Mandela is showing improvement, says ex-wife
"I'm not a doctor but I can say that from what he was a few days ago there is great improvement," Winnie Madikizela-Mandela told reporters outside his former home in Orlando, Soweto.
Madikizela-Mandela called on the media not to "get carried away" in their reporting on her former husband's illness.
"Please understand the sensitivities and the feeling of the family," she said.
"It can also happen that you have crossed the boundaries."
The medical condition of Mandela, South Africa's first black president, has improved slightly from an earlier "critical" state, the country's Presidency said yesterday.
Mandela, who turns 95 on July 18, has been admitted to a hospital here on June 8 with a recurring lung infection.
Well-wishers are continuing to gather outside the hospital where Mandela, regarded the founding father of South Africa's multiracial democracy, was admitted 21 days ago.
They have been singing and saying prayers outside the hospital and at Soweto former home of Mandela, who is revered across the globe as a symbol of resistance against injustice.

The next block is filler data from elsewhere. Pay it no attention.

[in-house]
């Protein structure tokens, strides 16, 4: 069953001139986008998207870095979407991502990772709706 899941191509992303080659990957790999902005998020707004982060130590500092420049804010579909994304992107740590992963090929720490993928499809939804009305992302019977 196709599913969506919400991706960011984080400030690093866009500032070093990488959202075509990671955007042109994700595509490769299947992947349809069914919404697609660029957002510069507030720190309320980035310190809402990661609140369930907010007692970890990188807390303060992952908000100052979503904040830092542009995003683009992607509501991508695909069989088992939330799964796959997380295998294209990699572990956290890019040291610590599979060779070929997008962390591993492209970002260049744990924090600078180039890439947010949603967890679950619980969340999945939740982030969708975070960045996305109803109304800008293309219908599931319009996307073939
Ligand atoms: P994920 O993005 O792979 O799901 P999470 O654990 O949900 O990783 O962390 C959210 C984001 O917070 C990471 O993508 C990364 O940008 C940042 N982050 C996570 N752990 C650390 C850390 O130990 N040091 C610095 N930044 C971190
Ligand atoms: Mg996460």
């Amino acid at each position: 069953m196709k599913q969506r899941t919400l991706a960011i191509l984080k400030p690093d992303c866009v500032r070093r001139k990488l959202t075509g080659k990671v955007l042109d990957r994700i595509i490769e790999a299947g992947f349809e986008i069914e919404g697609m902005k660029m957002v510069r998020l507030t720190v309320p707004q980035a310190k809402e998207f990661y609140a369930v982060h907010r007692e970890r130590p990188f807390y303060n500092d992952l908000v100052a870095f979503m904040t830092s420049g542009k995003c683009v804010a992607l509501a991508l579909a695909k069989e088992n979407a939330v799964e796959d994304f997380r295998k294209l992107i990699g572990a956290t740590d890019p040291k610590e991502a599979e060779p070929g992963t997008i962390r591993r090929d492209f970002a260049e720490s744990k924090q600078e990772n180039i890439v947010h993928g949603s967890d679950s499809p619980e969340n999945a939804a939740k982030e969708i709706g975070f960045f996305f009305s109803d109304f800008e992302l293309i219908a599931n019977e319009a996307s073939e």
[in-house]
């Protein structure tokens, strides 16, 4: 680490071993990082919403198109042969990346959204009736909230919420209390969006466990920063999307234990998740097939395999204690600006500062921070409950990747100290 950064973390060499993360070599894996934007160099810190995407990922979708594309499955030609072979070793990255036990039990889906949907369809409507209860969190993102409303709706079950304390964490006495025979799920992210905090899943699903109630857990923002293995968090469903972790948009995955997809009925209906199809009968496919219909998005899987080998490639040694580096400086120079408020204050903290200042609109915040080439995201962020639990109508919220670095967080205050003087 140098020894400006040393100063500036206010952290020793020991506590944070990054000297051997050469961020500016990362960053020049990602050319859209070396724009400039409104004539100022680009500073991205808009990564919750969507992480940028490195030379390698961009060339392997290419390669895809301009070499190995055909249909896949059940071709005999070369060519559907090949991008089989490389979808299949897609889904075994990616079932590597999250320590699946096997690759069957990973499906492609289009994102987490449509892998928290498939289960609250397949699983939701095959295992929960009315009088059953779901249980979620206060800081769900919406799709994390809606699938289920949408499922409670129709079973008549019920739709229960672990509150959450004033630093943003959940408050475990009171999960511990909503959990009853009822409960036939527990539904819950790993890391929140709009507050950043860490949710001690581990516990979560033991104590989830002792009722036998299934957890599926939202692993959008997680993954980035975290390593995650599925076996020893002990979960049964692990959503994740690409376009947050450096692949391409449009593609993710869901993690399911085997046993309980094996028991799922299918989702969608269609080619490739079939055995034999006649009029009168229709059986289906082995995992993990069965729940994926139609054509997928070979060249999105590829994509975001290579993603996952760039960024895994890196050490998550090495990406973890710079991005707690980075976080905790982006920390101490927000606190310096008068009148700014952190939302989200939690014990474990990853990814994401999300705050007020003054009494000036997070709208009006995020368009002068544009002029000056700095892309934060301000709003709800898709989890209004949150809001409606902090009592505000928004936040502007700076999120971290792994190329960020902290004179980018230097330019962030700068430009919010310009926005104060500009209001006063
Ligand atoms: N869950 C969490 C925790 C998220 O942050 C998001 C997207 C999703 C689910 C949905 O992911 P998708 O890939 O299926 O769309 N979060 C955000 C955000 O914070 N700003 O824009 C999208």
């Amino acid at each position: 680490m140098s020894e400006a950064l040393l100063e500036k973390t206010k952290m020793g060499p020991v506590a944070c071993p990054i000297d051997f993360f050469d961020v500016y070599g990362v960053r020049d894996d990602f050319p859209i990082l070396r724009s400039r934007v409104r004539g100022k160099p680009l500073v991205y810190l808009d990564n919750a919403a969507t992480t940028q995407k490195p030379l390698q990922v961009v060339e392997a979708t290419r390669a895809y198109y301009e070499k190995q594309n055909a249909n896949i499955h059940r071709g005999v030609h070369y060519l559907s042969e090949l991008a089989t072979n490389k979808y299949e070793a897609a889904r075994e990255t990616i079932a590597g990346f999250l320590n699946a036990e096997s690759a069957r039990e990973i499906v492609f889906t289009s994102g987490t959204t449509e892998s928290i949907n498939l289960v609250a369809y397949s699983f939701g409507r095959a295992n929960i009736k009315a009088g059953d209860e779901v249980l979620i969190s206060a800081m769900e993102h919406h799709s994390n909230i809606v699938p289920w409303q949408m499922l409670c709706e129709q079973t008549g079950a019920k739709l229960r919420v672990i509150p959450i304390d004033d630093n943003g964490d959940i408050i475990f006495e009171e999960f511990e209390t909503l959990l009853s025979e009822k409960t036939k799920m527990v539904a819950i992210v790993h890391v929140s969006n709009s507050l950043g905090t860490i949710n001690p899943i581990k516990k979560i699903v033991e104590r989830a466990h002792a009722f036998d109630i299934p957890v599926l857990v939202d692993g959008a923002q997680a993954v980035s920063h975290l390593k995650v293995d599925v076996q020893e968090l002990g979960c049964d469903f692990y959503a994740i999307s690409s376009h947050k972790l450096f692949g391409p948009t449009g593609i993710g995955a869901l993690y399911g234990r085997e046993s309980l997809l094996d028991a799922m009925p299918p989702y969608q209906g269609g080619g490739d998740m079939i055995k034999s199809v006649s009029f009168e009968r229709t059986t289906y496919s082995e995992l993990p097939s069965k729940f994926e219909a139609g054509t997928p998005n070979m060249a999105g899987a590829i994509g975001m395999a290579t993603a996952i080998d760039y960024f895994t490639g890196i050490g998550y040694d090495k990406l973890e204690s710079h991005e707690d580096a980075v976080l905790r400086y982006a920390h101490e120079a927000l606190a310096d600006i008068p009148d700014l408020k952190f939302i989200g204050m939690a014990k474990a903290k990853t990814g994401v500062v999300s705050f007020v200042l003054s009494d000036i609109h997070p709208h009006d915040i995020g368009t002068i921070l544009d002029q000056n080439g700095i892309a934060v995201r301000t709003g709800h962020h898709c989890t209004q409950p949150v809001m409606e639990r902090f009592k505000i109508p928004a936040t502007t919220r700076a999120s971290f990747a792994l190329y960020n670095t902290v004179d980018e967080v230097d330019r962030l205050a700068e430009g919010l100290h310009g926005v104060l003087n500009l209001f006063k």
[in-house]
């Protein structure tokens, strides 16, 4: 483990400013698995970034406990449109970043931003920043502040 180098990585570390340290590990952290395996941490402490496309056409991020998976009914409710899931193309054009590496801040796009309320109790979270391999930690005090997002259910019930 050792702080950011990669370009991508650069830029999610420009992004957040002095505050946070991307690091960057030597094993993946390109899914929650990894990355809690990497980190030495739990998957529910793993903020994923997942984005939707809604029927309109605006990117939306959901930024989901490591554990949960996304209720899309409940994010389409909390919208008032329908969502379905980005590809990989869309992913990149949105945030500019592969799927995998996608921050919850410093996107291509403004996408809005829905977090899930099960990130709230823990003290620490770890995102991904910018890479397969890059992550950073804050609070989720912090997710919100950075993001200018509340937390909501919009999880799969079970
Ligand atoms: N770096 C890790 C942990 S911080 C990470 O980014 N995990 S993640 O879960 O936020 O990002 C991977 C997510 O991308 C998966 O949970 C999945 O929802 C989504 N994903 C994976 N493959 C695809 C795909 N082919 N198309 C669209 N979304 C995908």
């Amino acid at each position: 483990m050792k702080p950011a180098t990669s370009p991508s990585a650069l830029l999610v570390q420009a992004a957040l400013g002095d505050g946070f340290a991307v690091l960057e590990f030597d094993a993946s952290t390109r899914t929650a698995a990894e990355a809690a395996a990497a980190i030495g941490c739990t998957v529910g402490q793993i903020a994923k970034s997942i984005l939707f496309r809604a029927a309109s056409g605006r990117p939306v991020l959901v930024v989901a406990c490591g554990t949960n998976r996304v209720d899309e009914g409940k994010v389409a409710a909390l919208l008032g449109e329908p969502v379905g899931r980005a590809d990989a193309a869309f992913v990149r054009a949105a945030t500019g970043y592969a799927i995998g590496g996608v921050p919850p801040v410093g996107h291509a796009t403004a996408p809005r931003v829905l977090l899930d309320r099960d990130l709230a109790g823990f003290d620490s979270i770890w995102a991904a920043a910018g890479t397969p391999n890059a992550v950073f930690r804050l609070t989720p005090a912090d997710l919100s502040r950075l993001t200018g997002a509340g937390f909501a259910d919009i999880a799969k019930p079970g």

South African children released 94 balloons – one for every year of Mandela's life – into the air in his honour.
US President Barack Obama also arrived in South Africa, the second stop in his three-country tour of Africa. But he is not expected to meet the globally admired statesman.
Mandela had a long history of lung problems, dating back to the time when he was a political prisoner on Robben Island during apartheid. While in jail he contracted tuberculosis.
Mandela is revered for leading the fight against white minority rule in the African country and then preaching reconciliation despite being imprisoned for 27 years.
Mandela served as the country's first black president from 1994 to 1999.He left power after five years as president.
Mandela was awarded the Nobel Peace Prize in 1993.
He retired from public life in 2004 and has not been seen in public since the football World Cup finals in in 2010.
Meanwhile, South Africans protested against Obama's visit to the country. Trade union activists, students and South African Communist Party cadres staged the demonstration to protest Obama's "arrogant, selfish and oppressive" foreign policy.